George was a recent high school graduate who acted like a thirty year old. Amidst the stories of prom night and sex with his pre-med girlfriend, he taught us a thing or two about tactics and how to shoot.

“Yeah, I’ve volunteered once before, but I was discharged due to an injury; shot point blank in the left arm; was pretty nasty. Thing is, you have to hold the gun steady and keep your arms tight to your body. I don’t like to keep too much exposed, that’s how you get killed!”

It sounded like obvious advice, but just talking about the possibility of being shot, only made this journey more real. I grew nervous, yet my adrenal glands pulsated at the thought of trudging and battling in the dense woods. If I was beginning to get scared, I could only imagine what plagued Sas’ mind.

Part 2:

“Red and White squads, we ready to move out?” The sergeant asked.

“Sir, yes sir!” The group replied in unison.

“I asked you boys a question, we ready to move out?!”

“Hoorah Sergeant!”

“I can’t hear you!”

“HOORAH!”

“Let’s mooooove!”

We marched into the forest, each lugging a ten pound camouflage uniform, a beat up semi-automatic rifle, and some ammunition. The tight white tape around my right arm was constricting but I would be damned to take it off and risk being shot by my own mates.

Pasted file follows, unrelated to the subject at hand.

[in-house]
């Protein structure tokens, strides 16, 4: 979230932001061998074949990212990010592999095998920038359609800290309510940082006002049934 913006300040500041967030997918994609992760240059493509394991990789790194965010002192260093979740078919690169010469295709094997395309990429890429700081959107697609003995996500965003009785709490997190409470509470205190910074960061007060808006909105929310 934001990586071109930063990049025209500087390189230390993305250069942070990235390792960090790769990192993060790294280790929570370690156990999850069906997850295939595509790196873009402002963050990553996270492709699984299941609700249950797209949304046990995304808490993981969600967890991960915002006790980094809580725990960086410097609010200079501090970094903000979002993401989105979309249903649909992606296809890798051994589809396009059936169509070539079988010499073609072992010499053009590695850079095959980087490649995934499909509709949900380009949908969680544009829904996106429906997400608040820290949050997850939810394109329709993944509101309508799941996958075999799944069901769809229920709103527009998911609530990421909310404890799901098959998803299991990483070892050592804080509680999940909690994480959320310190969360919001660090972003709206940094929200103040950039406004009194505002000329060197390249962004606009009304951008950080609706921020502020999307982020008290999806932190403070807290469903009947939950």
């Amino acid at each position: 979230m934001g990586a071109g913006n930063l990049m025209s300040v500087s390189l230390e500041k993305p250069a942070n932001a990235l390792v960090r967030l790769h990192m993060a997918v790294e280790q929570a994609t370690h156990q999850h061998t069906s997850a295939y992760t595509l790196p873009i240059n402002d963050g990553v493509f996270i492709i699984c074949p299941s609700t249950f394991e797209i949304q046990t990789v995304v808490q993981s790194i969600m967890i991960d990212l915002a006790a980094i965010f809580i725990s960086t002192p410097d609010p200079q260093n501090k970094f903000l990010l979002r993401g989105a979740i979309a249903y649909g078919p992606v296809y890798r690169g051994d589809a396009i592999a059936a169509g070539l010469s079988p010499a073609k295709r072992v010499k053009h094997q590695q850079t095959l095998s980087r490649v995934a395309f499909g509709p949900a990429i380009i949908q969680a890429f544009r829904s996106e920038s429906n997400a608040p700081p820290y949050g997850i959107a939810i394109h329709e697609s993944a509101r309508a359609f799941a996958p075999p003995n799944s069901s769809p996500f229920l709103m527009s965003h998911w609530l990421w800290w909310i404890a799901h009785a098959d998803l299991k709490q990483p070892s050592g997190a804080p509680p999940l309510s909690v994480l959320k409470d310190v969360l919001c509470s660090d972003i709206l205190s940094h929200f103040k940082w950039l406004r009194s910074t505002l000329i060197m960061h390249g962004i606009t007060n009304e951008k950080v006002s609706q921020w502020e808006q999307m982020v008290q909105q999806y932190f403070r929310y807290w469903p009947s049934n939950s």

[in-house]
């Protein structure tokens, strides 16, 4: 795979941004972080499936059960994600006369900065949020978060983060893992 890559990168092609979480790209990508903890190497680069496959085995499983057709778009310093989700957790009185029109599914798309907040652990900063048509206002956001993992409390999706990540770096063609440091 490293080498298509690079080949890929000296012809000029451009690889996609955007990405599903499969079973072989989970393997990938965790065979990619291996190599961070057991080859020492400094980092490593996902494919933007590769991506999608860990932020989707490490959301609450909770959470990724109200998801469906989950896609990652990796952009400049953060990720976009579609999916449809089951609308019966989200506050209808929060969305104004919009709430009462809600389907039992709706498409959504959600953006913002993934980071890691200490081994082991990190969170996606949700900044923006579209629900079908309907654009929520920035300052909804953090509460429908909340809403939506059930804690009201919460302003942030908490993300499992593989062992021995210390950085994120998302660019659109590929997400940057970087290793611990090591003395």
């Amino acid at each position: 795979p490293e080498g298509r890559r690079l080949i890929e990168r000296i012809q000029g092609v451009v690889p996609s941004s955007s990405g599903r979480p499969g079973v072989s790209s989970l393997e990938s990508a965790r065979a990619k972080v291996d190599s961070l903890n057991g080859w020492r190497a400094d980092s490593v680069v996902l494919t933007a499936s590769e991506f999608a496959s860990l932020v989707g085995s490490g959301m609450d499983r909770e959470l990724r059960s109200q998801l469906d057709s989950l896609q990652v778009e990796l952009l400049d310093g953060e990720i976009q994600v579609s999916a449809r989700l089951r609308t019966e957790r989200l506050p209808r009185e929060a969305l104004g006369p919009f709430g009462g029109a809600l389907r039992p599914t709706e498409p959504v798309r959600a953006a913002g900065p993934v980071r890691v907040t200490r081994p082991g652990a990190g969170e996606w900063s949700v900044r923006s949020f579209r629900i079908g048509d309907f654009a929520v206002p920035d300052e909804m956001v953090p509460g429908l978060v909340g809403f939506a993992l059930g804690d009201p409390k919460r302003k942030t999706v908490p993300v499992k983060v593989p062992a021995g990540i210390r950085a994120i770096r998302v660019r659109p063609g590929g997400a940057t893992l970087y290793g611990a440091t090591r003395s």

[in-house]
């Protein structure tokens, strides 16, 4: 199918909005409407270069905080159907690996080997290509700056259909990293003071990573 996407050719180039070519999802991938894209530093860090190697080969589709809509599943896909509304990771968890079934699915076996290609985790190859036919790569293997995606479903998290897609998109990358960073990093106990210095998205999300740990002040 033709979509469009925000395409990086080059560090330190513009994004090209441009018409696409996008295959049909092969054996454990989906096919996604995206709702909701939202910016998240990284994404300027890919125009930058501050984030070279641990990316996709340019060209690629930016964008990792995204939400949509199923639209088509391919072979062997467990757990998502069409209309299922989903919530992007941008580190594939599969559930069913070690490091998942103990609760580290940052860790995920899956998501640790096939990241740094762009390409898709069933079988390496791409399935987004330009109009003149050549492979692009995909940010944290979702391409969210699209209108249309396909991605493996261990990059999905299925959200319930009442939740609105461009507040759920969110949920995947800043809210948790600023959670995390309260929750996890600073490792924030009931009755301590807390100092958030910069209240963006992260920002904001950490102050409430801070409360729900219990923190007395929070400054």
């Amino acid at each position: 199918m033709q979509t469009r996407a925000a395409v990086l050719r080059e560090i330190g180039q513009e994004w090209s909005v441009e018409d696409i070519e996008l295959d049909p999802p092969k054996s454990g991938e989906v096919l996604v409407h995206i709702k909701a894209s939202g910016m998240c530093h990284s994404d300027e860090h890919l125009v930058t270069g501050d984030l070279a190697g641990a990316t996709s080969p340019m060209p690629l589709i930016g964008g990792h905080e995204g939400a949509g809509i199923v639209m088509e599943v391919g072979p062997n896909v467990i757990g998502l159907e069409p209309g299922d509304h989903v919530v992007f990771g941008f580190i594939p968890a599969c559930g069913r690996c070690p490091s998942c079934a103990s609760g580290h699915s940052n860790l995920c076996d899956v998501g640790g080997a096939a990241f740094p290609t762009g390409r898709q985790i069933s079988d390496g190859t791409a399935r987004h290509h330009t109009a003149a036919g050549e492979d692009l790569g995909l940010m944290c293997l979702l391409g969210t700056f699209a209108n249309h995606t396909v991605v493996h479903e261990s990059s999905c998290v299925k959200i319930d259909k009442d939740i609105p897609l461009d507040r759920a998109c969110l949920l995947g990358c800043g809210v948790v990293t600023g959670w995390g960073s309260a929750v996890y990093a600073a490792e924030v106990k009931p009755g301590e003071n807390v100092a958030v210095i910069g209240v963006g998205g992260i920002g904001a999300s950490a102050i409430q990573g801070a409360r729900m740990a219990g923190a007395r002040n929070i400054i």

The light lessened, blocked by the dense trees. It created an eerie scene, moist from the fallen rain. The troops gathered in line, walking atop carton pathways and long steel platforms, avoiding the marsh. I wandered off to the side, neglecting the others. I looked towards the ground carefully, attempting to dodge the slippery tree roots and blankets of moist thick mud. Lost in the evasion of ground obstacles, I mistakenly stepped in a brown pit. My cheap construction boots slowly began to sink in the leaf filled mush that covered this terrain.

“Ah shit!” I yelled. “Let me cut in here bro,” I said to a fellow soldier, asking to get in place with the rest of the group.

Further along in our endless journey into the forest, the drill sergeant suddenly signaled for us to stop.

“Wait here and stay low.” He said, as he ran a few paces forward, squatting; surveying.